IMG_1349By the way, for any Americans wondering, this drink has nothing to do with Mexican horchata, it might look the same, but it is very different… this is the original horchata.

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Mercat dels Encants 

This is my favourite flea market in Barcelona. It is near Glòries metro station. This area has undergone a lot of improvements in recent years, and the market has got a new home now which is a lot nicer than the old location just across the road. This market has a lot of vintage knick-knacks and more expensive antiques and also a lot of plain old junk. It’s a good place to find treasures.

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Again, I didn’t take a picture, so I had to be naughty and steal from Google. Thank you to the phantom photographer.

This time I got two little trinkets from this market. This little tin box which I think is so cute.

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I also got this picture which for some reason really captured my attention when I saw it. I imagine it is somewhere outside Barcelona in the 19th Century. I just love the freedom and joy it transmits.

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Street tiles

This isn’t really a thing to do, but it is something I love about Barcelona. The street tiles are so original here. The ones designed by Gaudí stand out, but the more basic ones are also really special in my mind.

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Food & Bars 

A good place to eat Catalan food is Origens 99.9 which is a chain of restaurants that serve traditional and locally sourced food. They are quite reasonably priced, and they do lunchtime menus so it’s good if you’re on a budget.

If you’re into clean eating a place you must try is Flax & Kale on C/Tallers 47. It is in a spacious and airy NYC style locale and they serve flexitarian food, so 80% vegetarian. They also have a great selection of juices and smoothies to grab and go, which although they’re on the pricey side at €5.95 are delicious. This is also on the quirky Carrer Tallers, which is worth walking down.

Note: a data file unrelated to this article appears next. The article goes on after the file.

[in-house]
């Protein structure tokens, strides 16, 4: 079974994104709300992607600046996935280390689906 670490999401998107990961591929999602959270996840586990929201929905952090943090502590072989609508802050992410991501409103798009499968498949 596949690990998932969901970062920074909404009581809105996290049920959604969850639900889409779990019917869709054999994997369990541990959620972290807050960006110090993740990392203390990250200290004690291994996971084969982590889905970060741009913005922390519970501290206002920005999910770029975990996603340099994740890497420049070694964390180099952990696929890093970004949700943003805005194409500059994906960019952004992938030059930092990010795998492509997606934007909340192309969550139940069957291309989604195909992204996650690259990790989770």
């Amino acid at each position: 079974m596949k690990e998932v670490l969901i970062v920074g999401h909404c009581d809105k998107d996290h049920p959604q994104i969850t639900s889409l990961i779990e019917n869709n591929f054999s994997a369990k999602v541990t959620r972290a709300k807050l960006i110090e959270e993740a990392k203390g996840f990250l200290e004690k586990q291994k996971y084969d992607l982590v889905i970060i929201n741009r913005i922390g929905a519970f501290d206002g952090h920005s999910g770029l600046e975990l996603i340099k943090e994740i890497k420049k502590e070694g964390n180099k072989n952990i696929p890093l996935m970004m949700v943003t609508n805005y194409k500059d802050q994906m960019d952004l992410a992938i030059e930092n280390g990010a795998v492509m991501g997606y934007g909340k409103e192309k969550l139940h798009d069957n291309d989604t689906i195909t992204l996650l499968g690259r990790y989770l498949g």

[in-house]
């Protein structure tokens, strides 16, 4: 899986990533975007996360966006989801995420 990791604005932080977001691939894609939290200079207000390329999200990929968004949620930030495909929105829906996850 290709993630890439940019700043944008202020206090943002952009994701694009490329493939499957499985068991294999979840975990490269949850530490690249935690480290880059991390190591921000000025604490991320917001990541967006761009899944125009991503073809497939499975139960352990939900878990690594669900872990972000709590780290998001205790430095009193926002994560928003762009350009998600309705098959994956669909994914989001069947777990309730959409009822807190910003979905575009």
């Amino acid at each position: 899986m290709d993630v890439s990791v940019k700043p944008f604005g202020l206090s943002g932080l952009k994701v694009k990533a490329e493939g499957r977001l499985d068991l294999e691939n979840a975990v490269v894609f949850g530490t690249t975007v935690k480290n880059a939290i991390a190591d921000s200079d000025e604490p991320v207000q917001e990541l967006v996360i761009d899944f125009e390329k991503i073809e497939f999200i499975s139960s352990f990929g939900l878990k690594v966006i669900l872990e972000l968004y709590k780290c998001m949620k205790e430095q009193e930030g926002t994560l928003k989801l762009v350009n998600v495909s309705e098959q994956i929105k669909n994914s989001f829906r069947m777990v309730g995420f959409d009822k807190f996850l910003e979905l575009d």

A very local place to try tapas is Bar Mandri. As a tourist you would probably never come across it at random because it is in a non-touristy area of Barcelona, Sarrià, the part of the city that goes up towards the mountains. The food is delicious here, in particular the breaded and fried chicken pieces… oh my god- I dream about that chicken.  If you want to fer el vermut, which is basically having a few tapas and an aperitif before a big family lunch at the weekend, then this is a good place. This bar is tiny so get there early if you don’t want to wait. They don’t have a website, but you can read more about it here. The address is C/Mandri, 60.

A place I always take visitors is Bar Mirablau, at the top of Tibidabo overlooks the city and has retractable windows, so in the summer you can sit up there with a drink in your hand and see Barcelona’s lights shining beneath you. The address is: Plaça del Doctor Andreu. Their website and slow staff leave a bit to be desired, but the view is sooo worth it.

One of my absolute favourite ice-cream places is Planelles i Donat. They also have great orxata, turrons which are typical Christmas nougat-type things. They have several locations in the centre, my favourite is Portal del Angel 27.

General tips

Walk down the Rambla if you must, but for God’s sake don’t eat there! No, not even the paella. Just.don’t.do.it.

Watch your belongings. At all times. Unfortunately the centre of Barcelona is crawling with professional pickpockets, particularly places like Starbucks and McDonald’s (please don’t go to either when you’re on a trip!!) Wear a satchel style bag and keep it zipped up, and try not to parade your iphone or camera around… it sounds basic, but I have seen some amazingly nimble thefts in the centre, so watch your stuff unless you want to pay a visit to the local police station.

The best transport ticket to get in Barcelona is the T-10, which allows you to get any mode of transport, metro, bus, tram, and change between them for the price of one journey in less than an hour and 10 minutes. It currently costs €9.95 for a zone 1 ticket which covers the whole centre.

So there you have it, Miss W’s favourite spots in Barcelona. There is so much more I could tell you and write about my home city, but I’ll leave it there to whet your appetite. So if you haven’t been to Barcelona off you go now to book your flights!